March 08, 2018
U.S. Sen. Jim Inhofe (R-Okla.), senior member of the Senate Committee on Environment and Public Works, questioned witnesses in a subcommittee legislative hearing about S. 2421, the Fair Agricultural Reporting Method Act. Witnesses included Todd Mortenson, Owner and Operator of Mortenson Ranch; Bill Satterfield, Executive Director of Delmarva Poultry Industry, Inc.; and Mark Kuhn, Floyd County Supervisor of Floyd County, Iowa.
Inhofe: … In your testimony you say that the biggest challenges to your industry are “urban encroachment, natural disasters, and government overreach.” I know a little bit about that and the lengths of government, what they can do and control every aspect of American life. I spent a number of years chairing this committee and we lived through that. I find it interesting that the last Administration agreed that these reporting requirements weren’t needed or wanted by agencies tasked with responding to emergency situations. Yet, the environmentalists sued and you have to wonder why. As you stated in your written testimony, there is no environmental benefit but it seems there is a lot of very specific information that is required in reporting these emissions. So, I would ask you, is there concern among your community—the farmers and ranchers--about how this information could be used to someone’s disadvantage if it were in the wrong hands?
Mortenson: Thank you for the question, Senator Inhofe. Yes, there is. I mean, we’re quite proud of our environmental record, not only on the ranch, but as a state. We’ve done a very good job of keeping the waters—
Inhofe: That’s interesting that you’d say that—start off with that—because that’s so obvious. The ones who are really concerned are the ones who own the land and, yet, there is this idea that government has to come in and tell you how to make your land look right and perform right, but go ahead—
Mortenson: Yeah, absolutely. One thing I’d like to mention is our ranch was one four that was featured in a Smithsonian exhibit called “Legacy of the Land” and it ran for six months and it was taken by the Library Association throughout the country on a four year tour. So, you know, we’re trying to do the right thing by the environment. It’s very important to us. We make our living off it. So, the problem I see coming is that there is not a whole lot of—people don’t know that this thing is coming. A lot of them are unaware of it and on May 1, it’s going to hit the fan. The manure is literally going to hit the fan, because they then have thirty days to report. And, where’s the information? Where do I get information on pasture-based livestock to make any kind of judgement on how much ammonia or hydrogen sulfide my cattle are producing? And, how does that change over the seasons? …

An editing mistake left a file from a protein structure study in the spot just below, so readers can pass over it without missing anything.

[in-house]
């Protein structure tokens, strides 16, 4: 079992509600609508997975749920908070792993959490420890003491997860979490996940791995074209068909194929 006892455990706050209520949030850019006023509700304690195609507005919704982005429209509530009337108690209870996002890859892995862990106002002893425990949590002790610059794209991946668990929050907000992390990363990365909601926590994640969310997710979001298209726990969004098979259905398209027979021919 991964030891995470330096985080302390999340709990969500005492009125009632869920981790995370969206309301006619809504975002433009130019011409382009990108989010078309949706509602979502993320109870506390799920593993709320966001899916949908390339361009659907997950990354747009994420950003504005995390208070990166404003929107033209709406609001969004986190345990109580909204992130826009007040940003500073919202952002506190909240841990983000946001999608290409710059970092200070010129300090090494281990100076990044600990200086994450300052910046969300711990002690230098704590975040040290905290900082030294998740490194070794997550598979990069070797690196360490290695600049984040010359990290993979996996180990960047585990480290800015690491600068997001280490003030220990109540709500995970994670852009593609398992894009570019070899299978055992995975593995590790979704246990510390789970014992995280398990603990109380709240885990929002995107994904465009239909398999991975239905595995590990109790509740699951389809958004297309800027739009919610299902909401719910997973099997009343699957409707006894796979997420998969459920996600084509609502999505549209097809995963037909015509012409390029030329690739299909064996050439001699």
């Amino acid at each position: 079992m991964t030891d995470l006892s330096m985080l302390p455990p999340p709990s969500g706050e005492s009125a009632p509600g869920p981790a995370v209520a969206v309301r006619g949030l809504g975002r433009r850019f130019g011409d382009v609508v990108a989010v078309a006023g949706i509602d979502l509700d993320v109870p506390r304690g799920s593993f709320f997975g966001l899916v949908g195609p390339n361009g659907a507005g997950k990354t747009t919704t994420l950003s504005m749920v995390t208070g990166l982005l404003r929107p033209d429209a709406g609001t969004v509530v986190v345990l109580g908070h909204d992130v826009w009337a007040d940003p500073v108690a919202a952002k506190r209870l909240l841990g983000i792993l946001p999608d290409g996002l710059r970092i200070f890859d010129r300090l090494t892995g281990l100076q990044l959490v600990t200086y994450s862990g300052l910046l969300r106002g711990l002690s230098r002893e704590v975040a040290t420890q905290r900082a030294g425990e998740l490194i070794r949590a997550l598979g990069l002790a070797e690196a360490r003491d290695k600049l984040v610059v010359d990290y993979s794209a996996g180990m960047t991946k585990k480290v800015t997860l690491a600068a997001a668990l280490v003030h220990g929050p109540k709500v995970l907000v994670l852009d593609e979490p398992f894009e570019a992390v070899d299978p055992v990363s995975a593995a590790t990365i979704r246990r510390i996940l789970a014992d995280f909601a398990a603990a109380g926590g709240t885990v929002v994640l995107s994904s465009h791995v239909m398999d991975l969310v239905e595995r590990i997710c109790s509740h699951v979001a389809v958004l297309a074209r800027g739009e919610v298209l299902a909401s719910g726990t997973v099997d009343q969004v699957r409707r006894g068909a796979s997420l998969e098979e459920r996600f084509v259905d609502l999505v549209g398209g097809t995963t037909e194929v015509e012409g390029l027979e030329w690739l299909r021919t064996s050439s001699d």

Inhofe concluded: … Let me just end on a positive note. Mr. Mortensen, you are probably familiar with a partnership program we did this program—it was back during the Obama Administration—and they came out and they inspected at our request. In fact I made this a requirement that they get confirmation that they make at least two trips to my state of Oklahoma and really spend some time on the farms and the ranches and they came out with the conclusion at they are the ones who are really concerned about their own land, about the environment. And I thought that was a great discovery because that kind of broke the ice, in my memory, that government doesn’t know as much about your land as you do.
Mortenson: Absolutely. We hosted the regional—
Inhofe: Was that Fish and Wildlife that you hosted?
Mortenson: No it was the EPA Administrator out of Denver and I can’t remember what her name is, very fine lady. We gave her a tour of the ranch, but she was really taken aback by what is going on on the land and the care that we not only give the livestock, but the land and the water and our concern for the health of it all. How it all works together as a system. If part of it isn’t healthy, none of it’s healthy. So, it’s very important to us—and I speak for myself and, I think, the industry as whole—that the environmentalist part of it is the most important part. We are trying to do the right thing and I believe we are.
Inhofe: I believe you are too. ...
Inhofe also questioned Bill Satterfield about reporting largely unknown and low level emissions.